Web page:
No disagreement here.

Sacrilege

When the Wisconsin State Senate convened its 2011 session, the invocation by Pastor Doug Lebsack of Chippewa Falls included these words:

Our Heavenly Father and Our God,

…  God, you are the One who ordains all human authority … there is no governing authority established outside of your divine authority. These senators who are honorably congregated here today gather at your pleasure … we pray that you would grant them the wisdom to govern us with integrity, compassion, and courage … we need Senators who will stand as advocates for the poor and the needy, and the downcast, and as encouragers for our business people, our educators, and our civic leaders.

To serve the entire constituency of our state well, we ask that you would grant our senators the gift of humility. May they see the power that has been placed within their grasp, yet may the wield that power unselfishly for the benefit of the people they serve … We are thirsty for public servants who overflow with great character. In the midst of mounting pressure, we pray that our senate would radiate the light of knowledge and understanding that flows from your eternal throne …

In your holy name we pray, Amen.

Were these Republicans even listening?  I wonder if Pastor Doug knows that these same Senators have now committed the ultimate sin against God.  They’ve uplifted an artificial creature—the Corporation—and placed it on the same level as God’s creation, Humanity.  I’m no theologian, but that sounds like blasphemy to me.  

You know what else seems odd?  The Governor and most of his senatorial colleagues claim to follow God incarnated as a carpenter—in other words, as a man with a trade, a working man.  If you believe in Divine wisdom, that can’t be an accident. And yet look at the way they treat working people—taking away their rights, hauling them out of the Capitol building.  Maybe these self-styled Christians missed Bible study on the day they studied this verse.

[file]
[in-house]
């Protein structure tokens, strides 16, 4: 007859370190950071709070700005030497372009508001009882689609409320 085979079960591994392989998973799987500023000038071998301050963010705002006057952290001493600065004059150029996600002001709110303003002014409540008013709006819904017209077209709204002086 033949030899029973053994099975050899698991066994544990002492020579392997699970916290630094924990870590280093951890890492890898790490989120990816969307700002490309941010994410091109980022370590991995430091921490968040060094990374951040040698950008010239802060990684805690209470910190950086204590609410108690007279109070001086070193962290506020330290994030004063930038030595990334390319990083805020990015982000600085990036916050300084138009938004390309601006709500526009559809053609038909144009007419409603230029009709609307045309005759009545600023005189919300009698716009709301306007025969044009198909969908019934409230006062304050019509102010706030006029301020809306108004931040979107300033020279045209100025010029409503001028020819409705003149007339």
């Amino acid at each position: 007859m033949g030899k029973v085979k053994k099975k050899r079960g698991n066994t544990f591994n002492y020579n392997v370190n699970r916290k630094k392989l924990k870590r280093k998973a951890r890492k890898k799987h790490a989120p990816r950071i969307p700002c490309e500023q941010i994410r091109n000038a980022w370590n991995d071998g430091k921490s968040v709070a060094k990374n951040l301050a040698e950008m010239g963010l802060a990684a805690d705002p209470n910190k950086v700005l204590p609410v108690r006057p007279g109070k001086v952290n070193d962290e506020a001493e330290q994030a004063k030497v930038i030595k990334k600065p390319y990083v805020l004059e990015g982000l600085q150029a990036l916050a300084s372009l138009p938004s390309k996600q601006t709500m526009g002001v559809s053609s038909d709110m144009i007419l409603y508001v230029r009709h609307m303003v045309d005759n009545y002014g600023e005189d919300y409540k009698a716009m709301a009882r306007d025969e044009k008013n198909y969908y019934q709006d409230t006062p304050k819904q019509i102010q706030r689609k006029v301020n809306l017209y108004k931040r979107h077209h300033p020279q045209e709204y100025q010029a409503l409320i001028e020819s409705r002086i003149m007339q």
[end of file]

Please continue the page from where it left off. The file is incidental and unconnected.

One Dollar, One Vote 

The reclusive oil billionaire H. L. Hunt reportedly thought that every American’s right to vote should be weighted based on how much money he had.  Hunt’s dream is about to become a reality.  

Unions are one of the few bulwarks against corporate corruption in politics.  They can sit at the table with politicians and use their leverage to counteract the corporations’ influence, serving as a voice for that vast majority of Americans who are employees and not wealthy business owners.  That’s the real reason  the corporate oligarchy is targeting the unions.  They’ve been pretty blatant about their real goals in Wisconsin, with Senate Majority Leader Scott Fitzgerald saying things like this:

“(If)  the money is not there under the auspices of the unions, certainly what you’re going to find is President Obama is going to have a much difficult, much more difficult time getting elected and winning the state of Wisconsin.”

They want the money that drives political power to flow from one source, and one source only:  America’s corporations.  And Madison is the proving ground for destroying any organized opposition to their corporatist agenda.

The Wisconsin state motto is “Forward,” and the rest of the nation may very well follow.  But which way are they going? Their state is being used as the proving ground for United States 2.0.  What kind of future are the Governor and his fellow Republicans leading us all toward? The answer can be found in what someone said a long, long time ago:  

Follow the money.  

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[1] I’m a “Affiliated Scholar” at the IEET.  That’s a vague, unpaid affiliation that basically says we’re friends and respect one another.   (At least that’s my interpretation.)

This post was produced as part of the Curbing Wall Street project and the Strengthen Social Security campaign.